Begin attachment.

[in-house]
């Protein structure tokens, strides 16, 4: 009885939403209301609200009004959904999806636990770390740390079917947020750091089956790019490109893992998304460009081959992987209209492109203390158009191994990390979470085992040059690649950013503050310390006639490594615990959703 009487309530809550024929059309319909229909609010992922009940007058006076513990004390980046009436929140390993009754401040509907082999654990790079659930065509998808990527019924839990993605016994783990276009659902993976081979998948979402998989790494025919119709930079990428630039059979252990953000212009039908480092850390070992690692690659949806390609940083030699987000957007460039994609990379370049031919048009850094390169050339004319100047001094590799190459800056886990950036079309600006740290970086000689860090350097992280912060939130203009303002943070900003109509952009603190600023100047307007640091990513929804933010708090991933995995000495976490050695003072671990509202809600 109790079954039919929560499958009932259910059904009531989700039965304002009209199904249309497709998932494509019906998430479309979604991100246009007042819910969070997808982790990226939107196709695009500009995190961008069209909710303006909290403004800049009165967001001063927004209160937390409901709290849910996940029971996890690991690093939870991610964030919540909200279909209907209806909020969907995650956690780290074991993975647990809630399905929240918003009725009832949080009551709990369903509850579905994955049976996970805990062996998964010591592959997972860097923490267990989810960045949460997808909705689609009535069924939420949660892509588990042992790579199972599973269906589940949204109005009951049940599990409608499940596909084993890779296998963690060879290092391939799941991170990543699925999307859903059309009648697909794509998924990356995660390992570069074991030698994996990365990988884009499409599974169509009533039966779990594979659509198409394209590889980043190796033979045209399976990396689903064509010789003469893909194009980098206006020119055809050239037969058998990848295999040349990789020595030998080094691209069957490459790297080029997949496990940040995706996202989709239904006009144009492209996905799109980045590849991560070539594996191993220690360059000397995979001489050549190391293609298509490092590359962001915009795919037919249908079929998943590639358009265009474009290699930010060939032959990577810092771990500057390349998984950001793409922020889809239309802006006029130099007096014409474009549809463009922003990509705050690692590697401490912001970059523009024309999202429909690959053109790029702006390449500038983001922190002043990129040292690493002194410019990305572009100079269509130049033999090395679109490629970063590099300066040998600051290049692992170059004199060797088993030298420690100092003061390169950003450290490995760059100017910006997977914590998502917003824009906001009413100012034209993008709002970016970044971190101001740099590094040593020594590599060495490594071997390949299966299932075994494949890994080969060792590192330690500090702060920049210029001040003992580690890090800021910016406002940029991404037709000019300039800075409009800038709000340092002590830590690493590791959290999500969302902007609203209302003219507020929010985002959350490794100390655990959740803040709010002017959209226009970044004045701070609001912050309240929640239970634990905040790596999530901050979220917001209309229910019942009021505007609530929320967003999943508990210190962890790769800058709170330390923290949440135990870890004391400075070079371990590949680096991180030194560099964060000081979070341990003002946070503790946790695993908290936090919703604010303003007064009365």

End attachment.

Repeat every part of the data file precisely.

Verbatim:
[in-house]
């Protein structure tokens, strides 16, 4: 009885939403209301609200009004959904999806636990770390740390079917947020750091089956790019490109893992998304460009081959992987209209492109203390158009191994990390979470085992040059690649950013503050310390006639490594615990959703 009487309530809550024929059309319909229909609010992922009940007058006076513990004390980046009436929140390993009754401040509907082999654990790079659930065509998808990527019924839990993605016994783990276009659902993976081979998948979402998989790494025919119709930079990428630039059979252990953000212009039908480092850390070992690692690659949806390609940083030699987000957007460039994609990379370049031919048009850094390169050339004319100047001094590799190459800056886990950036079309600006740290970086000689860090350097992280912060939130203009303002943070900003109509952009603190600023100047307007640091990513929804933010708090991933995995000495976490050695003072671990509202809600 109790079954039919929560499958009932259910059904009531989700039965304002009209199904249309497709998932494509019906998430479309979604991100246009007042819910969070997808982790990226939107196709695009500009995190961008069209909710303006909290403004800049009165967001001063927004209160937390409901709290849910996940029971996890690991690093939870991610964030919540909200279909209907209806909020969907995650956690780290074991993975647990809630399905929240918003009725009832949080009551709990369903509850579905994955049976996970805990062996998964010591592959997972860097923490267990989810960045949460997808909705689609009535069924939420949660892509588990042992790579199972599973269906589940949204109005009951049940599990409608499940596909084993890779296998963690060879290092391939799941991170990543699925999307859903059309009648697909794509998924990356995660390992570069074991030698994996990365990988884009499409599974169509009533039966779990594979659509198409394209590889980043190796033979045209399976990396689903064509010789003469893909194009980098206006020119055809050239037969058998990848295999040349990789020595030998080094691209069957490459790297080029997949496990940040995706996202989709239904006009144009492209996905799109980045590849991560070539594996191993220690360059000397995979001489050549190391293609298509490092590359962001915009795919037919249908079929998943590639358009265009474009290699930010060939032959990577810092771990500057390349998984950001793409922020889809239309802006006029130099007096014409474009549809463009922003990509705050690692590697401490912001970059523009024309999202429909690959053109790029702006390449500038983001922190002043990129040292690493002194410019990305572009100079269509130049033999090395679109490629970063590099300066040998600051290049692992170059004199060797088993030298420690100092003061390169950003450290490995760059100017910006997977914590998502917003824009906001009413100012034209993008709002970016970044971190101001740099590094040593020594590599060495490594071997390949299966299932075994494949890994080969060792590192330690500090702060920049210029001040003992580690890090800021910016406002940029991404037709000019300039800075409009800038709000340092002590830590690493590791959290999500969302902007609203209302003219507020929010985002959350490794100390655990959740803040709010002017959209226009970044004045701070609001912050309240929640239970634990905040790596999530901050979220917001209309229910019942009021505007609530929320967003999943508990210190962890790769800058709170330390923290949440135990870890004391400075070079371990590949680096991180030194560099964060000081979070341990003002946070503790946790695993908290936090919703604010303003007064009365």